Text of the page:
Breast Implant Consideration

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Risks of Breast Augmentation

Breast augmentation is a surgical procedure. Like all surgical procedures, there are general risks that apply. Please read our information page on potential risks of breast enlargement. With regards to breast augmentation, there are special considerations that need to be taken into account.
Repeat surgery: You may need more surgery down the road, either to replace the implants or to remove them altogether.

Rupture: Implants can rupture, causing fluid to leak into your breast and surrounding tissue. This can happen as a result of a blunt-force injury – if you’re thrown against the steering wheel in a car accident, for example – or from tiny cracks in the implant shell that can occur over time. If you have a saline-filled implant, a rupture will cause your implant to lose its original size or shape. If you have a silicone gel-filled implant, a rupture may not be as obvious.

Deflation: A rupture or a slow leak can cause an implant to collapse, deflating the size of your breast. This may result in breasts that are noticeably different in size or in a change to the cosmetic appearance of your breast, such as sagging or wrinkling.

Capsular contracture: Fibrous scar tissue can form a capsule around your breast implant. The scar tissue builds up over time and constricts your implant – a painful and potentially disfiguring condition. Surgery is usually necessary to correct capsular contracture.

Infection: Breast augmentation surgery can lead to infection. Medications may help, but antibiotics aren’t always successful in treating infections of this type. Removing your breast implants may be necessary if you develop a severe infection. You may have to wait six months to a year after implant removal before you can get new implants placed.

Hematoma: Blood and other fluids can pool around the implant, causing pain, infection or other problems. If you develop a hematoma, you might need to go back into the operating room so that your doctor can find the cause of the bleeding.

Pain: You could experience significant pain after surgery – more than what’s considered normal – which indicates a bigger problem, such as implant rupture or capsular contracture. To remedy the problem, you may need surgery to remove or replace the breast implants.

Other possible risks include dissatisfaction with the results of your surgery. You might experience changes in the sensation of your breasts and nipples, or you might be able to feel the implant beneath the surface of your breast tissue.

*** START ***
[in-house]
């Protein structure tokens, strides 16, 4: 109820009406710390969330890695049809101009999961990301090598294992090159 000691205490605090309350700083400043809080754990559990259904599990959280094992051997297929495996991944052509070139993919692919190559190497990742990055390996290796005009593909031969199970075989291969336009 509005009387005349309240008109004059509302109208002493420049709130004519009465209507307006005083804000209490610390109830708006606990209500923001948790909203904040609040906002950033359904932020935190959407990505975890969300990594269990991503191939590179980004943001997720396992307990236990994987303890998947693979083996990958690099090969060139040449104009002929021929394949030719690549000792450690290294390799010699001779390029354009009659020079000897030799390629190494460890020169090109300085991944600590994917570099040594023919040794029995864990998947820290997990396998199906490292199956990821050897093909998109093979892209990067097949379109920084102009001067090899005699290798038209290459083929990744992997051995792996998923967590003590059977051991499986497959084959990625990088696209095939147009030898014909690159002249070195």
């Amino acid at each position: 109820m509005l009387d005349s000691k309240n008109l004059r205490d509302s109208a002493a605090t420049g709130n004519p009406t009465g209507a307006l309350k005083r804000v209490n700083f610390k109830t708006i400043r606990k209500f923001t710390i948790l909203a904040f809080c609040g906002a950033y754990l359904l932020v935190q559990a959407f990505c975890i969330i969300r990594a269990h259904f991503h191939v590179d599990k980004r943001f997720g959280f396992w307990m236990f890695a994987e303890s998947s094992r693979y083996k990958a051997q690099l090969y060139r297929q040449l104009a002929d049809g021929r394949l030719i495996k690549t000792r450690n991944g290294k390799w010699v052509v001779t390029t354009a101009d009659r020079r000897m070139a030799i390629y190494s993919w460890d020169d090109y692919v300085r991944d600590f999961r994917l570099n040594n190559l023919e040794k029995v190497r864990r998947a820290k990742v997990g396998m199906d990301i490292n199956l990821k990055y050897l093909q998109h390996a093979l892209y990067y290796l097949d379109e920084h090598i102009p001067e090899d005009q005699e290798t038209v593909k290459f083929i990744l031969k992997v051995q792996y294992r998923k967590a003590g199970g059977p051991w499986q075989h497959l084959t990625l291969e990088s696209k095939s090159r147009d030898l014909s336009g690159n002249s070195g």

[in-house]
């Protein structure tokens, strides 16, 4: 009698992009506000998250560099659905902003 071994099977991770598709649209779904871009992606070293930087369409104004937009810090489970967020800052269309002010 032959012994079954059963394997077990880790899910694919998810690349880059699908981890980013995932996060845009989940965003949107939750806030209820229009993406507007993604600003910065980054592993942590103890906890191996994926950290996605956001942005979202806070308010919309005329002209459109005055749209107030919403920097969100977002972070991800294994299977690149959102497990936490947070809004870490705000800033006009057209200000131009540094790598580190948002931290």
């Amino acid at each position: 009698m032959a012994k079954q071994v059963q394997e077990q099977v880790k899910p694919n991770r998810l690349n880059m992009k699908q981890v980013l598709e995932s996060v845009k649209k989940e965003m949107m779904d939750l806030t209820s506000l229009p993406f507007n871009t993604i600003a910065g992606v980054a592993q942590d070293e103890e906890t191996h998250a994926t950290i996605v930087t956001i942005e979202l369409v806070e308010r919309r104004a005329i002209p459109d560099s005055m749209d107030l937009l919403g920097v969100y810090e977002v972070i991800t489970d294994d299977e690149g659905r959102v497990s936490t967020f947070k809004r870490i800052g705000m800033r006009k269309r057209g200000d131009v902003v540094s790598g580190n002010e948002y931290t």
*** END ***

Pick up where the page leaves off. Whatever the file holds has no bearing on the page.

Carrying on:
Smoking and Breast Augmentation

Smoking is a major risk factor for wound healing problems. Smoking causes not only cancer (lung, oral, nasal and other), but it is also a poison that impairs your immune system and thus increases your risk of infection and wound healing problems after surgery. It is very important to avoid smoking for two weeks prior to surgery and for two weeks after surgery.

Finally, the best way to avoid a disaster is to ensure that your surgeon is properly trained and skilled to perform your breast enlargement. Following this simple rule will allow you to avoid ‘boob job disasters’.

Breast Augmentation Myths

To address health concerns about breast implants and breast augmentation surgery, a committee at the US Institute of Medicine (IOM) reviewed the issues and concluded:

Breast implants don’t increase breast cancer risk. The IOM found evidence that breast implants don’t cause breast cancer or the recurrence of breast cancer.
Breast implants don’t weaken your immune system. When your body detects something foreign in your system, such as a virus or bacterium, it responds by kicking your immune system into high gear. However, the IOM found no evidence to suggest this happens with breast implants. Nor did it find evidence linking implants to any autoimmune or connective tissue disorder.

Breast-feeding is safe. Your breast milk could absorb some of the silicone from breast implants but the amount is not considered harmful to your baby. Breast milk is the best thing you can feed your baby; the IOM encourages women with breast implants to breast-feed if they are able to do so.

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